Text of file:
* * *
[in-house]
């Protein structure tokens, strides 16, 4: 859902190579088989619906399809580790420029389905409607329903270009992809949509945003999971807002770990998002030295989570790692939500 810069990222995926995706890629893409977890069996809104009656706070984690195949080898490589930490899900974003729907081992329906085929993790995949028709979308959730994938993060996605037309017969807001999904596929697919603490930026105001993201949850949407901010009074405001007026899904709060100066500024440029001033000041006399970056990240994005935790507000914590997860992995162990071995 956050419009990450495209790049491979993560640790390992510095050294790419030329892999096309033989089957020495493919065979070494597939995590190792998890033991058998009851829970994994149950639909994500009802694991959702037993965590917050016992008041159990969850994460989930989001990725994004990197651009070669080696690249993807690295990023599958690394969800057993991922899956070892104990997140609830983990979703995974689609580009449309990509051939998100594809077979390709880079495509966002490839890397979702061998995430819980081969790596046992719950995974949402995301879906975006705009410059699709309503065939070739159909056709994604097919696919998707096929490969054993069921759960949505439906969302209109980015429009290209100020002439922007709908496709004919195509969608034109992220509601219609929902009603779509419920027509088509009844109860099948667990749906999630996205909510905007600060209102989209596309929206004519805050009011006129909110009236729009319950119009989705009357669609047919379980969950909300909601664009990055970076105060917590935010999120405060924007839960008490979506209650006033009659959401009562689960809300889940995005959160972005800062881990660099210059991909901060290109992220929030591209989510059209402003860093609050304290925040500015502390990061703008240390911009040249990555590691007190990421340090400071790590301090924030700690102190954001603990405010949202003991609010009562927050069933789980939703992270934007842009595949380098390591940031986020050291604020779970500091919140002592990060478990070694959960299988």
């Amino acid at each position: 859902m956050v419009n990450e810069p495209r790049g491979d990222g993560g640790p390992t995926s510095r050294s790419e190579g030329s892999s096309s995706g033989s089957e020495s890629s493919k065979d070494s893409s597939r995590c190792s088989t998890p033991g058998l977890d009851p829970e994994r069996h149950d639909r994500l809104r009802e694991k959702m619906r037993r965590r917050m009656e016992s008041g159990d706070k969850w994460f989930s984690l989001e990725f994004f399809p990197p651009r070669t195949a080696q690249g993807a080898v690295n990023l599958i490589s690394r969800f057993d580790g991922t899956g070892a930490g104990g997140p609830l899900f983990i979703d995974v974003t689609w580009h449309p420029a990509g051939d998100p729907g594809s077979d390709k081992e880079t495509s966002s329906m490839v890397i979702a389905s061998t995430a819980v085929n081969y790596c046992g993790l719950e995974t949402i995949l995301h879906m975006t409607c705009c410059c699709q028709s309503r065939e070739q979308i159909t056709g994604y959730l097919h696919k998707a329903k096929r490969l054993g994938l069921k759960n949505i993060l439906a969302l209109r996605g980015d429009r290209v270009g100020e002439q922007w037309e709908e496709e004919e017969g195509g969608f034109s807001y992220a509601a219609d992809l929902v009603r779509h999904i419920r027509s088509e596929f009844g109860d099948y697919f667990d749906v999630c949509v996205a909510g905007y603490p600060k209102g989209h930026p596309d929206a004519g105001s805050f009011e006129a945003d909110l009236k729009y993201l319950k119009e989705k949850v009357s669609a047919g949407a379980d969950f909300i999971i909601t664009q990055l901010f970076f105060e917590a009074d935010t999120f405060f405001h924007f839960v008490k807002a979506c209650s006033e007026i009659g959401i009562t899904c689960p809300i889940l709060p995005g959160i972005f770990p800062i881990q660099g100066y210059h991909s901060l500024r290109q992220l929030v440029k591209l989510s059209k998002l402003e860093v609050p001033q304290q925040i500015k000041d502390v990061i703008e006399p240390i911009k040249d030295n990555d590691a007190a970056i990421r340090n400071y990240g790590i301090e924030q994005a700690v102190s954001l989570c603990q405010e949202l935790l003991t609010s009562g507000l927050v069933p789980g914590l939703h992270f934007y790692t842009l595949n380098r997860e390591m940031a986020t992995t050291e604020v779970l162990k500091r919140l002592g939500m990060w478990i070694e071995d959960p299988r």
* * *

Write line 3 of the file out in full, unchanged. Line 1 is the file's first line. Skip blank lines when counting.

């Amino acid at each position: 859902m956050v419009n990450e810069p495209r790049g491979d990222g993560g640790p390992t995926s510095r050294s790419e190579g030329s892999s096309s995706g033989s089957e020495s890629s493919k065979d070494s893409s597939r995590c190792s088989t998890p033991g058998l977890d009851p829970e994994r069996h149950d639909r994500l809104r009802e694991k959702m619906r037993r965590r917050m009656e016992s008041g159990d706070k969850w994460f989930s984690l989001e990725f994004f399809p990197p651009r070669t195949a080696q690249g993807a080898v690295n990023l599958i490589s690394r969800f057993d580790g991922t899956g070892a930490g104990g997140p609830l899900f983990i979703d995974v974003t689609w580009h449309p420029a990509g051939d998100p729907g594809s077979d390709k081992e880079t495509s966002s329906m490839v890397i979702a389905s061998t995430a819980v085929n081969y790596c046992g993790l719950e995974t949402i995949l995301h879906m975006t409607c705009c410059c699709q028709s309503r065939e070739q979308i159909t056709g994604y959730l097919h696919k998707a329903k096929r490969l054993g994938l069921k759960n949505i993060l439906a969302l209109r996605g980015d429009r290209v270009g100020e002439q922007w037309e709908e496709e004919e017969g195509g969608f034109s807001y992220a509601a219609d992809l929902v009603r779509h999904i419920r027509s088509e596929f009844g109860d099948y697919f667990d749906v999630c949509v996205a909510g905007y603490p600060k209102g989209h930026p596309d929206a004519g105001s805050f009011e006129a945003d909110l009236k729009y993201l319950k119009e989705k949850v009357s669609a047919g949407a379980d969950f909300i999971i909601t664009q990055l901010f970076f105060e917590a009074d935010t999120f405060f405001h924007f839960v008490k807002a979506c209650s006033e007026i009659g959401i009562t899904c689960p809300i889940l709060p995005g959160i972005f770990p800062i881990q660099g100066y210059h991909s901060l500024r290109q992220l929030v440029k591209l989510s059209k998002l402003e860093v609050p001033q304290q925040i500015k000041d502390v990061i703008e006399p240390i911009k040249d030295n990555d590691a007190a970056i990421r340090n400071y990240g790590i301090e924030q994005a700690v102190s954001l989570c603990q405010e949202l935790l003991t609010s009562g507000l927050v069933p789980g914590l939703h992270f934007y790692t842009l595949n380098r997860e390591m940031a986020t992995t050291e604020v779970l162990k500091r919140l002592g939500m990060w478990i070694e071995d959960p299988r």